Substantial advances in public health methods, practice, and the health of the public have occurred in the twentieth century. Some of the contributions most notable for their impact on mortality and longevity are vaccine development and widespread use, smallpox eradication, large reductions in communicable disease epidemics, and the rise and decline of several serious chronic diseases. Many methodological advances have facilitated better understanding of disease processes and opportunities for control. Epidemiological methods have advanced, but studies often ignore the determinants of health at the community level and above, leading to simplistic formulations of multiple risk factors contributing to chronic and other diseases and injuries. Occupational and environmental health developed as disciplines in this century, making significant contributions to current and future population health. The health care system became more organized, technologically sophisticated, and costly. New tools to assess health and the burden of ill health, to improve the effectiveness of interventions, and to measure economic effects of alternative investments promise greater efficiency and effectiveness for public health. An increasingly fragmented public health infrastructure must confront unprecedented challenges including dramatic global population growth, increased aging of the population associated with enhanced longevity, and possible irreversible changes in key environmental health determinants.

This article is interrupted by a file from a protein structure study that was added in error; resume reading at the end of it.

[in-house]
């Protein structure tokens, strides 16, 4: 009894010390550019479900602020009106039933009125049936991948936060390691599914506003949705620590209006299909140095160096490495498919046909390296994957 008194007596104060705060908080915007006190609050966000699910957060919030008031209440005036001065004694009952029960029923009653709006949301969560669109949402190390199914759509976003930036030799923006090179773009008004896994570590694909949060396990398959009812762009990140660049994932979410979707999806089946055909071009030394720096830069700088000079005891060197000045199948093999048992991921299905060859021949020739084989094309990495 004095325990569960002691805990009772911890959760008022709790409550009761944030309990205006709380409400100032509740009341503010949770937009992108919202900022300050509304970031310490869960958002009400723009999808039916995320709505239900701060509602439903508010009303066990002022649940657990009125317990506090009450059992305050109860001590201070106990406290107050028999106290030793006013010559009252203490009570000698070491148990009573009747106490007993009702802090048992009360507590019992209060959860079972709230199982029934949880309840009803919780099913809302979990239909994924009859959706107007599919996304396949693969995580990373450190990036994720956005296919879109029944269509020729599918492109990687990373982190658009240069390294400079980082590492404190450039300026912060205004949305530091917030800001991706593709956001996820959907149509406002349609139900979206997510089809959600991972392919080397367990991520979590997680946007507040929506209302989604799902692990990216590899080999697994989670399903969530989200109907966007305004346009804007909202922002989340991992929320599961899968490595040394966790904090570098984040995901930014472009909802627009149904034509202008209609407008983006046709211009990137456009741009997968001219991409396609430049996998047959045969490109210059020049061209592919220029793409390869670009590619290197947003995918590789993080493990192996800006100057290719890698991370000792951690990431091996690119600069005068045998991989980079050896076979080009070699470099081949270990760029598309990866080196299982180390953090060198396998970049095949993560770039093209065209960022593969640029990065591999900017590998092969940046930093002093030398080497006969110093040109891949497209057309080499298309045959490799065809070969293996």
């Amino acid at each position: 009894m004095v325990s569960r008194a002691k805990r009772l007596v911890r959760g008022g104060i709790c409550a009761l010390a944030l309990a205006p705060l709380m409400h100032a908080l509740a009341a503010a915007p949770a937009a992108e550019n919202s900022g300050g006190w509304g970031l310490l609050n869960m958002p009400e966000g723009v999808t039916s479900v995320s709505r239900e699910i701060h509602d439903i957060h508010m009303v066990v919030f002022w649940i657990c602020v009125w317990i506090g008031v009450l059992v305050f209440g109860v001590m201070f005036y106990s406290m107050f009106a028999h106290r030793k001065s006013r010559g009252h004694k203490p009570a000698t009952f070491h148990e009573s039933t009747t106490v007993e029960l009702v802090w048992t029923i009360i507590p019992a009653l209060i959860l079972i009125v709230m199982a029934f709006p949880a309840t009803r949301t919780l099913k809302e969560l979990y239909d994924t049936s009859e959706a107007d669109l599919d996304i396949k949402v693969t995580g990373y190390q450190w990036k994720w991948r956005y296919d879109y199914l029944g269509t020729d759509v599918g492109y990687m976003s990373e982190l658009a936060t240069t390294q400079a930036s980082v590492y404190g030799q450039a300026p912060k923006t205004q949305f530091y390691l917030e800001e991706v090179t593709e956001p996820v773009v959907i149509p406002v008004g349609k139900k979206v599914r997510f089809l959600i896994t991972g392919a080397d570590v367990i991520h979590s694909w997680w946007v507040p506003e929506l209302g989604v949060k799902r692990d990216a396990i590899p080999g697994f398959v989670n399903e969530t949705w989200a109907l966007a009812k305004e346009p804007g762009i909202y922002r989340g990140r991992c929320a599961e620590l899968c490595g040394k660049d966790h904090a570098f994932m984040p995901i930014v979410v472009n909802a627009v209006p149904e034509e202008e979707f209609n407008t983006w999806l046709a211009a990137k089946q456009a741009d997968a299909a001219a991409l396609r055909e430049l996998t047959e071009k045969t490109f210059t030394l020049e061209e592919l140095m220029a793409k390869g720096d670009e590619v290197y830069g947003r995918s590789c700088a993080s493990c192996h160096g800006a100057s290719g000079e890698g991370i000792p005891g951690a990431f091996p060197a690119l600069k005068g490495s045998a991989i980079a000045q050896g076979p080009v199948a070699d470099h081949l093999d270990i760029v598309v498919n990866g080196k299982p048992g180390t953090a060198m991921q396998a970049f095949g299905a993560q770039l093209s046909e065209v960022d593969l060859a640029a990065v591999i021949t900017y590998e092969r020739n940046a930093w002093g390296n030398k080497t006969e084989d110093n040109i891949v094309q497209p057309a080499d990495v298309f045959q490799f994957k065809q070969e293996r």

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  • Article Type: Review Article
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